When federal immigration official on Saturday night declined to tell U.S. Rep. John Lewis how many people were being held at the Atlanta airport following President Donald Trump’s executive order on immigration, Lewis turned to a gathering crowd of immigration advocates and attorneys and said: “Why don’t we just sit down and stay a while.” JEREMY REDMON/jredmon@ajc.com

The story behind the photo of John Lewis at the Atlanta airport

Out of context the photo I snapped of U.S. Rep. John Lewis isn’t really that compelling.

I shot it with my iPhone late Saturday night, while sitting across from the 76-year-old Democratic congressman in a drab waiting room at the Atlanta airport. Wearing a dark suit and blue tie, the civil rights icon was patiently sitting in one of those hard metal airport seats, looking off to his right. His hands were clasped in his lap, his fingers laced.

He was there to learn about some travelers who were being detained under the controversial executive order on immigration and refugees President Donald Trump signed Friday. Trump’s decree has sparked a federal lawsuit and sowed widespread confusion and protests in airports across the nation.

Trump’s order, signed Friday, suspends all refugee entries for 120 days.
Video: www.accessatlanta.com

A federal immigration official declined to tell Lewis how many people were being held at the Atlanta airport before retreating back into his office. Soft-spoken and resolute, Lewis turned to a gathering crowd of immigration advocates and attorneys and said almost in a whisper: “Why don’t we just sit down and stay a while.”

To me, it was a clear echo from Lewis’ days marching for racial justice across the Southeast, where he was severely beaten and arrested for his activism. So I knew it was an important moment when he took a seat. Click. I took only one shot. Then I posted it on Twitter.

People have liked the photo 33,800 times so far. “Why don’t we just sit down and stay a while” has become an online slogan and hashtag. My once meager Twitter following has nearly tripled. And a representative from CBS Evening News contacted me today about using the photo in their broadcast tonight.

Lewis is famous, so I expected the photo would get some attention, but nothing like this. That’s where the context comes in.

Congressman John Lewis (D-Ga, right) speaks with attorneys Sarah Owings and Daniel Werner outside the Customs and Border Protection office at Hartsfield International airport Saturday.

Trump put Lewis in the spotlight this month when he dismissed him — on Twitter — as “All talk, talk, talk — no action or results. Sad!” The Republican real estate mogul also blasted Lewis’ 5th Congressional District in Atlanta, declaring it is “in horrible shape and falling apart (not to mention crime infested).” That tweet came after Lewis vowed not to attend Trump’s inauguration because he did not view Trump as a legitimate president following Russia’s meddling in the presidential election.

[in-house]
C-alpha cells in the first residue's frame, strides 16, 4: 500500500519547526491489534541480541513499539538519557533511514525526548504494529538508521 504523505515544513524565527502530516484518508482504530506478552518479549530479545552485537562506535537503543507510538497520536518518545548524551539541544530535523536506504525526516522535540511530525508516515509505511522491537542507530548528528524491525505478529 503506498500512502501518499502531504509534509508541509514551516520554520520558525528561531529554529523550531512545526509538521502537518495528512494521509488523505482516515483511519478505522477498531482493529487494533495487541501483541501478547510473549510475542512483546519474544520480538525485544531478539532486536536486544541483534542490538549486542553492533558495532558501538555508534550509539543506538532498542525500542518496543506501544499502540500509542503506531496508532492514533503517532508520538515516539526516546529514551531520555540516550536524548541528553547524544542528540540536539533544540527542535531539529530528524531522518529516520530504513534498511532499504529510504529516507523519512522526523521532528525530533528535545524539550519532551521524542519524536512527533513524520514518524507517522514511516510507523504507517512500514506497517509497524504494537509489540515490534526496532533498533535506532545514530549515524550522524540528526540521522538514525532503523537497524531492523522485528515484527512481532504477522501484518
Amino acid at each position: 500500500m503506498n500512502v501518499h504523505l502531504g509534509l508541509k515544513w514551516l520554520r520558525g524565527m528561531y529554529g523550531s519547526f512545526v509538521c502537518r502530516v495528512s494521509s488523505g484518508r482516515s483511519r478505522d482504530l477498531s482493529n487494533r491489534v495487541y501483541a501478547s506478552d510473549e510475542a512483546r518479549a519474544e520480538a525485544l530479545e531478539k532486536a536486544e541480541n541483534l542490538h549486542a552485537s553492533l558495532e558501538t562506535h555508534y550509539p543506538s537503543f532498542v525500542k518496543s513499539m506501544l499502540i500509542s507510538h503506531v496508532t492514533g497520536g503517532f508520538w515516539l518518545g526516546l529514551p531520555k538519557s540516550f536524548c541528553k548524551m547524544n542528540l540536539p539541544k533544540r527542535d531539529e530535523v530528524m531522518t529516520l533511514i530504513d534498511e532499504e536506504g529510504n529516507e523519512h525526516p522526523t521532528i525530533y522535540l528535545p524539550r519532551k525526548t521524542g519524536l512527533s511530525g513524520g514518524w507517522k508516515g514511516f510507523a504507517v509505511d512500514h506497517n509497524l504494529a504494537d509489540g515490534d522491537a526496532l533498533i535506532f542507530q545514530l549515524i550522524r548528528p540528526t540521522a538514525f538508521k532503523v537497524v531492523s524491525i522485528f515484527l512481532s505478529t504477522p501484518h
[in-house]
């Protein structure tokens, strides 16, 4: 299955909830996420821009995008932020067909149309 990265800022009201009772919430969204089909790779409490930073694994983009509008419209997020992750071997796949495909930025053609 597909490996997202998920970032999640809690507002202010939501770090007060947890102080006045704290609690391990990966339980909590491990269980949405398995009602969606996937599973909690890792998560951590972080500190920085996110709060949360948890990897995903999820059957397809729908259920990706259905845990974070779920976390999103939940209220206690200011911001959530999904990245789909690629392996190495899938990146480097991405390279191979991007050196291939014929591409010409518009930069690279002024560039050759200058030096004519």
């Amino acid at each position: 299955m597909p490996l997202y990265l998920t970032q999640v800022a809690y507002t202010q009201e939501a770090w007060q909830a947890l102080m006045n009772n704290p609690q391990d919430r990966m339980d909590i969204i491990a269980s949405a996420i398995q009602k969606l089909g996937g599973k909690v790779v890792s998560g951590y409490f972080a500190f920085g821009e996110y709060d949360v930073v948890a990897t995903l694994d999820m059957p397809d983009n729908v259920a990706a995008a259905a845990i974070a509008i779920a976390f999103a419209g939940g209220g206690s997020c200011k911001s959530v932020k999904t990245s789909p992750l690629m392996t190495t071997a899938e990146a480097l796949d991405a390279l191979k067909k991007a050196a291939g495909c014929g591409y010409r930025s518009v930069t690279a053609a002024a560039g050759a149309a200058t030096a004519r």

“You cannot be at home with something that you believe is wrong,” Lewis said on NBC News’ “Meet the Press.”

Lewis’ fans couldn’t help bringing up Trump’s Twitter blast while retweeting my photo of Lewis’ visit to the airport Saturday. Liam Dixon wrote: “Doing, not just talking.”

Others were critical. Paul, who does not give his last name but uses the @IamPaulRevere handle, tweeted: “Typical, show up to support people from other countries but can’t do the same for the people of the U.S.” And still others fussed at him for supporting former Secretary of State Hillary Clinton over U.S. Sen. Bernie Sanders for the Democratic presidential nomination. “If Lewis had supported Bernie, we wouldn’t be in this mess,” Lucas Lynch tweeted.

Georgia Representative John Lewis greets protesters at Hartsfield-Jackson International Airport, Sunday, January 29, 2017. (Cory Hancock for The AJC)

Eventually, a U.S. Customs and Border Protection official invited Lewis and U.S. Rep. Hank Johnson back into his office for a briefing. The congressmen learned 11 travelers had been detained at the Atlanta airport under Trump’s order, parts of which have been put on hold by a federal judge in New York.

After the congressmen emerged from that closed-door meeting and told the waiting crowd of journalists and attorneys what was going on, I asked Lewis if he saw parallels between what was happening with Trump’s executive order and the Civil Rights era.

Again, he spoke so softly that I had to strain to hear him. He told me: “Very much so. During the late 50’s and early 60’s there were forces at the local level, at the state level and the federal level trying to stop the movement. People spied on the movement. And I don’t think we are going to go for that again. This is America. We can do much better.”

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